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Talk to anyone and you can elicit myriads of sob stories relating to medical bills and insurance denials. Everyone from providers to hospitals to patients gets frustrated with the medical cost and billing. Issues such as delayed insurance claim processing, coverage denials, high deductibles are just few of seemingly endless causes of high medical bills and debts.

There are a lot of things school doesn’t teach you and this is one of them: how to avoid and manage medical costs and expenses. I want to create a serie of blogs to talk about simple strategies that anyone can use to help avoid this type of situation.

These are things I hope my patients would be aware. It would make my life and patient’s life a lot easier.

STRATEGY #1

Call insurance to verify coverage for each service/procedure you are undergoing. Find out if you have deductables for inpatient vs. outpatient expenses, medications, etc.

One of the biggest headache in medicine is dealing with health insurance companies. I see a lot of people naively believe that they will be covered because they have health insurance. Then they get a big shock when they realize that they have a $5000 deductable, or their insurance doesn’t cover their procedures or medications

Many people assume that if the procedure or medication is medically necessary, the insurance will cover it. Don’t confuse SHOULD with WOULD.

Ask your insurance if you have: 1. Deductable, 2. Benefit gap 3. Max out of pocket expense 4. Benefit cap. Note that these are annual so every year (either based on calendar year or anniversary year) you restart.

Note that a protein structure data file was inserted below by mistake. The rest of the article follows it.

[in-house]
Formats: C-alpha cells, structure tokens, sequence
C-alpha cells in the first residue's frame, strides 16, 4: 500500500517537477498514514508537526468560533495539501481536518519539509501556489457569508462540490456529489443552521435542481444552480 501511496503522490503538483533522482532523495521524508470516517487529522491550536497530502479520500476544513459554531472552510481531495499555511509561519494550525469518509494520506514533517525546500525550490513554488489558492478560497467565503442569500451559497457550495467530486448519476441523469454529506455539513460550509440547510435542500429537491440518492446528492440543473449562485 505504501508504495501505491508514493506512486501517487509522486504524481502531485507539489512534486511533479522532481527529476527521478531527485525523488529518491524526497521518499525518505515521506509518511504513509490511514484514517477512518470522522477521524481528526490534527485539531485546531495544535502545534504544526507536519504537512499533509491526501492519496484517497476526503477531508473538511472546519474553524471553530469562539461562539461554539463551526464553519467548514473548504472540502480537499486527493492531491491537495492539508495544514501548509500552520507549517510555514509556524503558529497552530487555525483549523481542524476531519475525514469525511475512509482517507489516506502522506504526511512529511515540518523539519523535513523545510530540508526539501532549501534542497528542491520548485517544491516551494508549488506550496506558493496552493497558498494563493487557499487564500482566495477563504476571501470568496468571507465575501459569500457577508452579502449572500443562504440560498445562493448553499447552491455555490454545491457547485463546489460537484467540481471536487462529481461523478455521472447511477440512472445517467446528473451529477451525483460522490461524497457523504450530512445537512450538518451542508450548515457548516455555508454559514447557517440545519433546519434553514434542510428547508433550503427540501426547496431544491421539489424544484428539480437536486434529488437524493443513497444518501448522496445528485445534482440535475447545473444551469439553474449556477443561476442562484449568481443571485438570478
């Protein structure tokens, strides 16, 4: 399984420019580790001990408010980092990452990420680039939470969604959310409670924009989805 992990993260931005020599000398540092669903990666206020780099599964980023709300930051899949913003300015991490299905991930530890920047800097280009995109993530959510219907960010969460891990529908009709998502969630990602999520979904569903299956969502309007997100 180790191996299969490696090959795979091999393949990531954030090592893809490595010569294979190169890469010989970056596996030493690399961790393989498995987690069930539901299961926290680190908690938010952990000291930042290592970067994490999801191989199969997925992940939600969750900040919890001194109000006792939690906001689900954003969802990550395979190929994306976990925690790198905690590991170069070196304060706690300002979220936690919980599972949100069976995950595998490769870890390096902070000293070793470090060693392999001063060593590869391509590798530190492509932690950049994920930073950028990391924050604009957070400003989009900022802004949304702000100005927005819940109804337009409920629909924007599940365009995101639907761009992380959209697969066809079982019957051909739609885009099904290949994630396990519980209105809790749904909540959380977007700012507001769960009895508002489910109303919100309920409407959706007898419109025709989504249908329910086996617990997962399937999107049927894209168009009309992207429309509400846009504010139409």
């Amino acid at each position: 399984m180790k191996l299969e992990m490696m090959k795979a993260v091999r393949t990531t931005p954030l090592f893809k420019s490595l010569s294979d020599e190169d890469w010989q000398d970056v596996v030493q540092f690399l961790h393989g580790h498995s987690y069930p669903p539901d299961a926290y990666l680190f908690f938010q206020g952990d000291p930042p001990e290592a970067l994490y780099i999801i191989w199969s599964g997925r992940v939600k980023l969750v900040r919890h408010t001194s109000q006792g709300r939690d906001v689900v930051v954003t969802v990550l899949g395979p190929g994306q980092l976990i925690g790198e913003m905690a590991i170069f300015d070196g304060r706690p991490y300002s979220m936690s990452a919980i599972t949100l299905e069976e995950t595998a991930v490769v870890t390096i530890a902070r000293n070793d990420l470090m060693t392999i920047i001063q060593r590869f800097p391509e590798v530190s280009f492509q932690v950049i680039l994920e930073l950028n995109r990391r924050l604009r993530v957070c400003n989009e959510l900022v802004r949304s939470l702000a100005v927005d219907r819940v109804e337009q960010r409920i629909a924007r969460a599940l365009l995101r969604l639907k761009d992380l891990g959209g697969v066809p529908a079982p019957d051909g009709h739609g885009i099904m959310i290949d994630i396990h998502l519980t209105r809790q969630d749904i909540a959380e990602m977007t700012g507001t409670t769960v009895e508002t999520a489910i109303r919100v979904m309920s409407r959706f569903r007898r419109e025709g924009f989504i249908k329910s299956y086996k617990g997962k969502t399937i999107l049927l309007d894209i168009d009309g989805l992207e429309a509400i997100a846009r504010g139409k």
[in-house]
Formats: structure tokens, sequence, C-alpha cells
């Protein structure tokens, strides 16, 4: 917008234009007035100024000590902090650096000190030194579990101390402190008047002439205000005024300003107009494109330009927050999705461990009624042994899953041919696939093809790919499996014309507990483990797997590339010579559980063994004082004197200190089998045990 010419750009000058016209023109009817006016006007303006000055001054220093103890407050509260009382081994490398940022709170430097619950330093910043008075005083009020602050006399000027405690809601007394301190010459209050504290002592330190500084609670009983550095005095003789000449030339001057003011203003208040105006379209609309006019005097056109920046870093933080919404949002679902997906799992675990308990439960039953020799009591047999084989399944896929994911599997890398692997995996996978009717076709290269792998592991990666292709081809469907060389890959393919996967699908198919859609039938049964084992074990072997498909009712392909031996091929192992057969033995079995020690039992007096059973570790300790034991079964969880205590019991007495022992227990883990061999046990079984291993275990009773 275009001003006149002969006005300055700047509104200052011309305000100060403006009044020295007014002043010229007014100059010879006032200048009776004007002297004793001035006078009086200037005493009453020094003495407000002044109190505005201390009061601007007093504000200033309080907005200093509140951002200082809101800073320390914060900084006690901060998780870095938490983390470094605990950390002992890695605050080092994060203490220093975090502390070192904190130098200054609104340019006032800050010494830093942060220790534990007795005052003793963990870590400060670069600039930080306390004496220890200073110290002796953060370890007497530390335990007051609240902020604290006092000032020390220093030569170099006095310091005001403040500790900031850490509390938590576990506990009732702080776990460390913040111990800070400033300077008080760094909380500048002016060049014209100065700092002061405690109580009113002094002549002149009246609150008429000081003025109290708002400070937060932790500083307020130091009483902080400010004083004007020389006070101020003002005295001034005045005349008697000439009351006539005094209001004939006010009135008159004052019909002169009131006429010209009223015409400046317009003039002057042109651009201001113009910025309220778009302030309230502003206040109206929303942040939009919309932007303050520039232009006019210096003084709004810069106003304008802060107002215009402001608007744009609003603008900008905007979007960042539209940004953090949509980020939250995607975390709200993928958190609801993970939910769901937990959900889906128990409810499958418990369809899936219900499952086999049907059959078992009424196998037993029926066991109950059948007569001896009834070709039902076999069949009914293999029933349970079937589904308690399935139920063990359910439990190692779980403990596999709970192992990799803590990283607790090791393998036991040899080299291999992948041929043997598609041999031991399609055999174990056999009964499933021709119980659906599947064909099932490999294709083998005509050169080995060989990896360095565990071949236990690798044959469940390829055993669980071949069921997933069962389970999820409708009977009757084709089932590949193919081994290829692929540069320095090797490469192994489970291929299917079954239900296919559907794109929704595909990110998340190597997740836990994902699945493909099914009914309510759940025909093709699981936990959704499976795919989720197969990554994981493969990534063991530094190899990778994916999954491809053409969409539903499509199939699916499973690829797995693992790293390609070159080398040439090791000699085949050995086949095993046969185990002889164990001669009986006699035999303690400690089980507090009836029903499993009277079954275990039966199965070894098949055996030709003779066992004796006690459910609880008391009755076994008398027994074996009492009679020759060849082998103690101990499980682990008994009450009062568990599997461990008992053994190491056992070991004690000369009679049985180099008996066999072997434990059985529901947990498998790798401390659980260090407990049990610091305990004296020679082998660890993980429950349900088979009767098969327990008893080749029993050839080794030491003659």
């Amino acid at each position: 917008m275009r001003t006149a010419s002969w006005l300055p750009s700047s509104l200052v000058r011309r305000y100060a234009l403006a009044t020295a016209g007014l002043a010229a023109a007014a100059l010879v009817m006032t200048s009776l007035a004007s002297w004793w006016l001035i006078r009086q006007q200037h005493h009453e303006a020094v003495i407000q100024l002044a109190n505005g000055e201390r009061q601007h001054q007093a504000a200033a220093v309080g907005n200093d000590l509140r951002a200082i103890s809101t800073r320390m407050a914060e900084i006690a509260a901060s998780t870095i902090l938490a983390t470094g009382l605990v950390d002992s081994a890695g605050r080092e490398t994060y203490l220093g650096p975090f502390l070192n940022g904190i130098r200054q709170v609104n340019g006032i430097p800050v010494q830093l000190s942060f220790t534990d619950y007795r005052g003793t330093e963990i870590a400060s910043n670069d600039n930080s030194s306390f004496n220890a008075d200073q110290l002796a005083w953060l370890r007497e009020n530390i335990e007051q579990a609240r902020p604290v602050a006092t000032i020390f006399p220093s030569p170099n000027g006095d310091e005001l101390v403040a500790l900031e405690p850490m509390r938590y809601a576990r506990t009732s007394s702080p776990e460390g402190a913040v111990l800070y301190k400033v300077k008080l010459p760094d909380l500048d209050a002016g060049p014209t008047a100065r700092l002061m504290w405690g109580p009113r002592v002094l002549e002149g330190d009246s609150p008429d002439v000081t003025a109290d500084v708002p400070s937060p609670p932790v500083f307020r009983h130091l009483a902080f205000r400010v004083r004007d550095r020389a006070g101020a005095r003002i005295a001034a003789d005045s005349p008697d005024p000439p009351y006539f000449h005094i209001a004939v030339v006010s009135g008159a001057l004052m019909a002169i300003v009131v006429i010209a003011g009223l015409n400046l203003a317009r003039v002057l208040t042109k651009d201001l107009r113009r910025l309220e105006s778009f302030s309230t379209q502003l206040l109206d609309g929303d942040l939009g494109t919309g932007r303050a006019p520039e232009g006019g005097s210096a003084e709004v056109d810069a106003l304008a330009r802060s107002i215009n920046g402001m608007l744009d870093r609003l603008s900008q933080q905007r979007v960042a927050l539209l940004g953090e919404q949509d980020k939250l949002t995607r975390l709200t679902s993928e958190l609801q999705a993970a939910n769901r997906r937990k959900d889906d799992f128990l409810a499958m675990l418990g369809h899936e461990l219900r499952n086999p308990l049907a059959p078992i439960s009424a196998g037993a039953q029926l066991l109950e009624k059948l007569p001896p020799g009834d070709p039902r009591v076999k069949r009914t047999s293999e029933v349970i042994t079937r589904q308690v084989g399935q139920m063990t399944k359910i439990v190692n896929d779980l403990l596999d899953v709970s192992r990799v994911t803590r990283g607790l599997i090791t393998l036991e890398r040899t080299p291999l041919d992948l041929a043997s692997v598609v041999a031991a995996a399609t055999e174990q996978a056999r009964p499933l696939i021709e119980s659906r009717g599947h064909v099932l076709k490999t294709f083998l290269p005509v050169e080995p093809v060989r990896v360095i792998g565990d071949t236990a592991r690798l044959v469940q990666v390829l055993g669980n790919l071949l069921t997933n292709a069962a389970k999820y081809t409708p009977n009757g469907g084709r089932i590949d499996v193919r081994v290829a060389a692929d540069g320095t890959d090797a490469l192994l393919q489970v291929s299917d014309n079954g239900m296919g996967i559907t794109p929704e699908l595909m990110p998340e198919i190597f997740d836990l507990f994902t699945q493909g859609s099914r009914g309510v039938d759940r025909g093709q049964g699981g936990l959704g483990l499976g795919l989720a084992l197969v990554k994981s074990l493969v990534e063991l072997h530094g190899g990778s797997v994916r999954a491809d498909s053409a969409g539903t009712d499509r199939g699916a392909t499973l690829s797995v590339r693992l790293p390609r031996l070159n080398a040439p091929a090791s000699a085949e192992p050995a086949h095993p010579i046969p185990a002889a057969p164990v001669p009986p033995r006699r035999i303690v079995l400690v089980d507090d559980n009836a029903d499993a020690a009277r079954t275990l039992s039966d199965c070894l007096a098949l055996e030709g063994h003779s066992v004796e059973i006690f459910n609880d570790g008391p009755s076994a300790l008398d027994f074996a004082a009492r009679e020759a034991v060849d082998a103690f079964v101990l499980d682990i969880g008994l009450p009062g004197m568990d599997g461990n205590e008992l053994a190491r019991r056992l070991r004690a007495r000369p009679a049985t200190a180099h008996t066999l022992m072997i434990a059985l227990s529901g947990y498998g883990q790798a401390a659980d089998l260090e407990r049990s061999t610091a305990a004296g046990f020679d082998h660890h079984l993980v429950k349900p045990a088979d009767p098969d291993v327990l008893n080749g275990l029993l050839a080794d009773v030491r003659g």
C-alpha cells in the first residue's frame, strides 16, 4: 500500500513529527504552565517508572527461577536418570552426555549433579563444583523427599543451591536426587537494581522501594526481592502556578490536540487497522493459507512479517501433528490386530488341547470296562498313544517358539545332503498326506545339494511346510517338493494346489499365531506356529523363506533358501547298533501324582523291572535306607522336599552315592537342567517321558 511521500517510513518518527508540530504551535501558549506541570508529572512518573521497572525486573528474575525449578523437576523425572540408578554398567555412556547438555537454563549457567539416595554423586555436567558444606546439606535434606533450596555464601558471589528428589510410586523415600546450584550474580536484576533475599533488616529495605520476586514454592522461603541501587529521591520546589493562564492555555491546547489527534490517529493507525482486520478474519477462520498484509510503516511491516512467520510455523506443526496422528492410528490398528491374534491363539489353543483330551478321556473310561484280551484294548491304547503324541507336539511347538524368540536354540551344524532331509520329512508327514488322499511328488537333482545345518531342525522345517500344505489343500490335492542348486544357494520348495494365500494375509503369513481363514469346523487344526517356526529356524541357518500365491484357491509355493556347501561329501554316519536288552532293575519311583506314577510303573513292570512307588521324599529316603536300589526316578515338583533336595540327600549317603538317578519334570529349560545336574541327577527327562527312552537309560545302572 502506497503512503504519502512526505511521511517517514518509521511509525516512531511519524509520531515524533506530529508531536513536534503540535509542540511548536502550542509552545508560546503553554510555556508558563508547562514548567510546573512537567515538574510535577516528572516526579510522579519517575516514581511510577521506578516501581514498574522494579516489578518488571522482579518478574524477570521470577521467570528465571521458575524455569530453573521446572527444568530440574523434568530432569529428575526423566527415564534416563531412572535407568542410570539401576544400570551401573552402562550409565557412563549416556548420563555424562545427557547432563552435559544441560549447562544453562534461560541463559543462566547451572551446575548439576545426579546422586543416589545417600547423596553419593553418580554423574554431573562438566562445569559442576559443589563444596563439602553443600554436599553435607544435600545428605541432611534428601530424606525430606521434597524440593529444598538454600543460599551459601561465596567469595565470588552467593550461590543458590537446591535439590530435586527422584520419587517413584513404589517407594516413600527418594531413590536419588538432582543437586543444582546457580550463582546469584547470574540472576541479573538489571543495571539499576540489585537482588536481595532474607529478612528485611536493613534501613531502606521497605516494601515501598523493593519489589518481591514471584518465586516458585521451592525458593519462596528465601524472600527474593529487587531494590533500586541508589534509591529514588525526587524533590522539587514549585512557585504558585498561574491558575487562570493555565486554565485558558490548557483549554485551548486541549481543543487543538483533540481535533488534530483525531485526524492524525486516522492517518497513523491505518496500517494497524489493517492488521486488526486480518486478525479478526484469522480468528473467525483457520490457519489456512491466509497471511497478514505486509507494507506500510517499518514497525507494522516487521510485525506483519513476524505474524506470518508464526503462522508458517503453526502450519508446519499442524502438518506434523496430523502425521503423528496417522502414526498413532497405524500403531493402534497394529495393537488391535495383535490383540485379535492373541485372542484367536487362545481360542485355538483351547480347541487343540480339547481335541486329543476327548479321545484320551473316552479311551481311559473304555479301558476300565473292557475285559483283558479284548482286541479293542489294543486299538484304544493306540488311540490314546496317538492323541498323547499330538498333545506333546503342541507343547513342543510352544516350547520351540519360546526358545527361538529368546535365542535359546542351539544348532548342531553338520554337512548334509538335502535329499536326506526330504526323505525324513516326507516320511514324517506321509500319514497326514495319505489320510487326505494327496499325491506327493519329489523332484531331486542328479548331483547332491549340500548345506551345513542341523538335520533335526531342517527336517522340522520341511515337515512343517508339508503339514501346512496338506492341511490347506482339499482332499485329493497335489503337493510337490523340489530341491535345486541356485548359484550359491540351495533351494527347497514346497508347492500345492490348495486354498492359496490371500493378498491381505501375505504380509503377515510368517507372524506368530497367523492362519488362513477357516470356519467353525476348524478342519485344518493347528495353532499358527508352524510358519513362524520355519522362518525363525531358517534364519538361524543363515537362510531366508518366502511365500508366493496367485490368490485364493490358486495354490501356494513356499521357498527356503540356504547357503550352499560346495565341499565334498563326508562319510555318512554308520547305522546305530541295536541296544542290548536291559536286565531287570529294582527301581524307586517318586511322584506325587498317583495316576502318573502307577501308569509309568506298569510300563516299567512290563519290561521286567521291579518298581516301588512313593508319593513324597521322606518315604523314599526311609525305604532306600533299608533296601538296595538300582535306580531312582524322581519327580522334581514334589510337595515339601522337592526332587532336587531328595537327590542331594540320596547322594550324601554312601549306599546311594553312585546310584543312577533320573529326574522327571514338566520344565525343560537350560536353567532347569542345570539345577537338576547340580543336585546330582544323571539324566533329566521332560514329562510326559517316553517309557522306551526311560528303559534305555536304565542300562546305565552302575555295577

Realize that your copay varies depending on service and products

STRATEGY #2

Ask for out of pocket pricing.

When it comes to many outpatient procedures, and expensive medication therapy, many insurance will not cover the cost of treatment. If this happens, or you know your deductable will be too high to make a dent in your annual medical cost, ask the clinic/pharmacy for the price for if you want to pay out of pocket. Many clinics and pharmacies have self-pay pricing versus insurance pricing. No one likes to deal with insurance claims, and many places will offer a discounted price if they don’t have to bill the insurance

STRATEGY #3

If you receive a large medical bill, call billing and ask if you can pay the hospital in installments.

After all is said and done, you got stuck with a $12,000 medical bill for a emergency room visit. Or maybe it was a surgical procedure like a cardiac bypass where the insurance said you are somehow responsible for 25% of the cost, leaving you with a hefty bill. If this happens, the most important thing is to NOT ignore it. You don’t want the bill to go into collection (which usually happens if the bill lapses for a month or even less depending on the institution). Then you will be straddled with bad credit AND a interest on the bill. Call the hospital or the clinic and try to work out a payment installment option. Either pay a set amount monthly or do a split payment. This will save you your credit rating AND money by avoiding interest payments.

NZ

—-Terms—-

deductable = the amount of money you have to spend before your insurance will start paying the medical cost

benefit gap = amount range where your insurance is not covering for the cost and when the catastrophic coverage kicks in. This occurs with medicare part D patients, but can also occurs in regular insurances

max out of pocket = maximum amount of money patient will pay before insurance will covering some/all the cost

benefit cap = maximum amount insurance will cover. After that, patient is left to foot the bill

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